American Medical Association (AMA) has a digital code of conduct that outlines its community guidelines and expectations for those engaging with its posts, as well as for employees who are active on social media and AMA members who amplify AMA messages.

“Our code of conduct is our North Star,” says Caitlin Ganet, AMA’s senior manager for Social Media and Community Engagement. “We strictly enforce our code of conduct when it comes to hate speech, discriminatory language and the spreading of blatant misinformation—all of which are prohibited.”

Violations of the code are dealt with on a case-by-case basis, as each is unique. “With our grounding in science and medicine, we encourage discussion and the exchange of ideas,” Ganet adds. “But when someone is in plain violation of our code of conduct, we do not hesitate to hide their post or, if necessary, ban the user from our page.”

Ganet shares a specific example: March 30 is Doctors’ Day, and each year AMA spotlights physicians and medical students, sharing their stories on AMA’s social media channels. In 2019, AMA shared an image and story of a female physician who wears a hijab. The innocuous post unleashed a number of racist comments, all of which were irrelevant and brazenly discriminatory. The comments upset not only the individual being profiled but also a number of AMA members and board members who saw the post.

“Our team rushed into action, hiding comments and banning users who clearly violated our code of conduct,” Ganet states. “In those instances, we view banning as a warranted response, because there is no place for hate speech in the space we’ve created to celebrate physicians.”

ADA reported that it also maintains a separate policy covering proper use of social media. That policy is applicable to both employees and volunteers. The policy is addressed during onboarding and a copy of the policy is accessible to all employees and volunteers. Infractions by staff would be addressed by the Human Resources Division, while issues with volunteers would be addressed within ADA’s leadership structure, including, if warranted, the Board of Trustees.

Take Small Actions

The Digital Library Federation (DLF), which has nearly 200 member institutions, provides specific examples in its Code of Conduct of how to provide a conference experience that is inclusive of all people. DLF refers to them as “small actions” that attendees and presenters can take to meet this goal: “We suggest: listening as much as you speak; encouraging and yielding the floor to those whose viewpoints may be underrepresented in a group; using welcoming language, for instance by honoring pronoun preferences and favoring gender-neutral collective nouns (‘people,’ not ‘guys’); accepting critique graciously and offering it constructively; giving credit where it is due …”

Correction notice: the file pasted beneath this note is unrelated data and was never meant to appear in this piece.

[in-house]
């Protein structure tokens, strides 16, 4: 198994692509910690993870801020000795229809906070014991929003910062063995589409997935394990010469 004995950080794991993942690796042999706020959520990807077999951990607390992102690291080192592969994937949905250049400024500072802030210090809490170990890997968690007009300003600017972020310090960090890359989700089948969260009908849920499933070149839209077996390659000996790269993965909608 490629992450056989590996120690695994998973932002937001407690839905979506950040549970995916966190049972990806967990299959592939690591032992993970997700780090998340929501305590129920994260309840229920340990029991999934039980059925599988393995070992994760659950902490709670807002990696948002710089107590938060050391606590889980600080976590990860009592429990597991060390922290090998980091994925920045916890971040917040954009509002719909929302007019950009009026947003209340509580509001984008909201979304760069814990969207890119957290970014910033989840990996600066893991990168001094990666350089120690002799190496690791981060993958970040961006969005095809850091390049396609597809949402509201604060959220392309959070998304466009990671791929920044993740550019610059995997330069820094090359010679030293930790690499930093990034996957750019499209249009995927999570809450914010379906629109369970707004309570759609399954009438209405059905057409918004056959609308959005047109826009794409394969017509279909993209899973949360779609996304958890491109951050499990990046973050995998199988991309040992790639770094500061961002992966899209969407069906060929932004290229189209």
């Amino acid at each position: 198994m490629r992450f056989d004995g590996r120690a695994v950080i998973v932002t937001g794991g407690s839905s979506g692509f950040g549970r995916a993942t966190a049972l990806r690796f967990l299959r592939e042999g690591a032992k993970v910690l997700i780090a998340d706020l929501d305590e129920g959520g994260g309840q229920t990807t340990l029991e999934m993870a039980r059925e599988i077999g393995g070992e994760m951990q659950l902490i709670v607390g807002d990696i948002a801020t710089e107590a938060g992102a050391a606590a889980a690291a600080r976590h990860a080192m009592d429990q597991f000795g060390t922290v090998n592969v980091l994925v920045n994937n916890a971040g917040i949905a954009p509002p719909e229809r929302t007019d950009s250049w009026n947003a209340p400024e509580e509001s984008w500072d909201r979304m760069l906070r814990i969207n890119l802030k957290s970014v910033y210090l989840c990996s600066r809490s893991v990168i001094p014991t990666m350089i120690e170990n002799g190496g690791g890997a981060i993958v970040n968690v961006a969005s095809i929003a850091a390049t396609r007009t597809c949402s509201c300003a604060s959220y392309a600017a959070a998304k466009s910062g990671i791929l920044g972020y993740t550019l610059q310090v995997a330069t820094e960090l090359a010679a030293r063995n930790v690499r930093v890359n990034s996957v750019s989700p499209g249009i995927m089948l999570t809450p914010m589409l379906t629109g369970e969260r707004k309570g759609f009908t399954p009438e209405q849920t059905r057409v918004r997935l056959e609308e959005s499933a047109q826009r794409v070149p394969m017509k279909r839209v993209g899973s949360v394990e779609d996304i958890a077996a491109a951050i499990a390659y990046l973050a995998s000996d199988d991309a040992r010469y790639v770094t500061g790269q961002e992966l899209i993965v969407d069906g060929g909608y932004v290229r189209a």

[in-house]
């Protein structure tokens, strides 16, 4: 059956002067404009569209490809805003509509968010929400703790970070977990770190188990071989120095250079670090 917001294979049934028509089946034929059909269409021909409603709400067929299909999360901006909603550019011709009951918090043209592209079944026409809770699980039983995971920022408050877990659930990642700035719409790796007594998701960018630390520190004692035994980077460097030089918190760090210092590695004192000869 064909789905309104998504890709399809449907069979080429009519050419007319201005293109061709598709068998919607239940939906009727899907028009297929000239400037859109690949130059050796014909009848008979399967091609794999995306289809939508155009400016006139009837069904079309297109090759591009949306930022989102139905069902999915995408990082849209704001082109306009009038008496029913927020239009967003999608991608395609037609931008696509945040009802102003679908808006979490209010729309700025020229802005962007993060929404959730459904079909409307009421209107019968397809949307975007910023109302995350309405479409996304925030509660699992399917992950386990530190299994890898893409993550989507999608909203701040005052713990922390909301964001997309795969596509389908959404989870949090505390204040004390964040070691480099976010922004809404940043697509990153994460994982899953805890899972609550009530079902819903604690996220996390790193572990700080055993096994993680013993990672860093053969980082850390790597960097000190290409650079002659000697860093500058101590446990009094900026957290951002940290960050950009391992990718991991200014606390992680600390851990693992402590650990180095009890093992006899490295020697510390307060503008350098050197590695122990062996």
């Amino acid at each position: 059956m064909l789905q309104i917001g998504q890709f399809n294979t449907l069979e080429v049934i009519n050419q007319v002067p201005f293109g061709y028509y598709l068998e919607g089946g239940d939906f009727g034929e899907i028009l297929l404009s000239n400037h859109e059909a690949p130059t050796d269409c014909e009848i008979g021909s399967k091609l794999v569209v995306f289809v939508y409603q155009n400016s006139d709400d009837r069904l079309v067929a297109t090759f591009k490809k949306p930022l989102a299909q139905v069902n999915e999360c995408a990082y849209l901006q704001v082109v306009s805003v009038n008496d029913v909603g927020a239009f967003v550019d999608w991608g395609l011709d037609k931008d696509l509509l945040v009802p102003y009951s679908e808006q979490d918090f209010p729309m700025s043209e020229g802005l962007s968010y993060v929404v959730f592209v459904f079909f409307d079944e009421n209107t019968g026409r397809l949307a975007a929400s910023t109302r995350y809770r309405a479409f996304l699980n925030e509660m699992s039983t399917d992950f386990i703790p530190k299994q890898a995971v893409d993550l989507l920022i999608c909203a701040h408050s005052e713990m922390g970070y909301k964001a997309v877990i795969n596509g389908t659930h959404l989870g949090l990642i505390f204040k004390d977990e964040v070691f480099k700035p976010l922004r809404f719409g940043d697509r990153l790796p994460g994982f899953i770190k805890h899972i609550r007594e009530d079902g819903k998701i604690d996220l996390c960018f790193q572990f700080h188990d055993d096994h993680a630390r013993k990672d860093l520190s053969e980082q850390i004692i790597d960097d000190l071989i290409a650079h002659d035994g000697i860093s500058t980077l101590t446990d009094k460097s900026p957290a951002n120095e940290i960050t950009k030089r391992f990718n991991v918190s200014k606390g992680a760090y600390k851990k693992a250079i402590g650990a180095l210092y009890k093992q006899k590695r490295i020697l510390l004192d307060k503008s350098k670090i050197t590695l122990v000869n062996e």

Many of these small actions can easily be incorporated by associations. The one gaining traction in many organizations has to do with language. While using respectful language in general is implicit in daily conduct, there’s a growing sensitivity to pronoun usage, as the DLF code illustrates. In fact, the gender-neutral pronoun “they” was Merriam-Webster’s Word of the Year in 2019, which noted that lookups for the term increased by 313% over the previous year. As Merriam-Webster.com further explains, “More recently, though, ‘they’ has also been used to refer to one person whose gender identity is nonbinary, a sense that is increasingly common in published, edited text, as well as social media and in daily personal interactions between English speakers.”

DLF’s code of conduct helps to foster an inclusive and welcoming environment. DLF requests attendees’ pronoun preferences on conference registration forms and instructs panel moderators to ask every panelist their pronoun preference.

Members have embraced this code improvement. “I have made it a practice to wear an enamel pin to every conference with my pronouns,” says Rebecca Pattillo (she/her), metadata librarian in Archives and Special Collections at the University of Louisville.

Revisit and Reinforce

Codes of conduct allow us to engage positively and productively within our communities by spelling out the values our organizations wish to foster and, in the process, defining desired behavior. Consider what steps your association might take to improve interactions among your members. Whether revisiting your code, developing one specifically for social media, or encouraging the use of inclusive language, it’s an opportunity to reinforce a shared mission. While having a code of conduct may not always be a slam dunk for best behavior, it’s still one of the most important policies your organization can put into action.

Codes of Conduct
You can access the Codes of Conduct for each of the organizations mentioned in this article online, listed here:

    •  

Follow the Rules at Association Forum: Head online to associationforum.org/codeofconduct to learn about acceptable behavior for members both in person and for online communities.

About the Author

Teresa Brinati is the Director of Publishing for the Society of American Archivists and may be reached at tbrinati@archivists.org.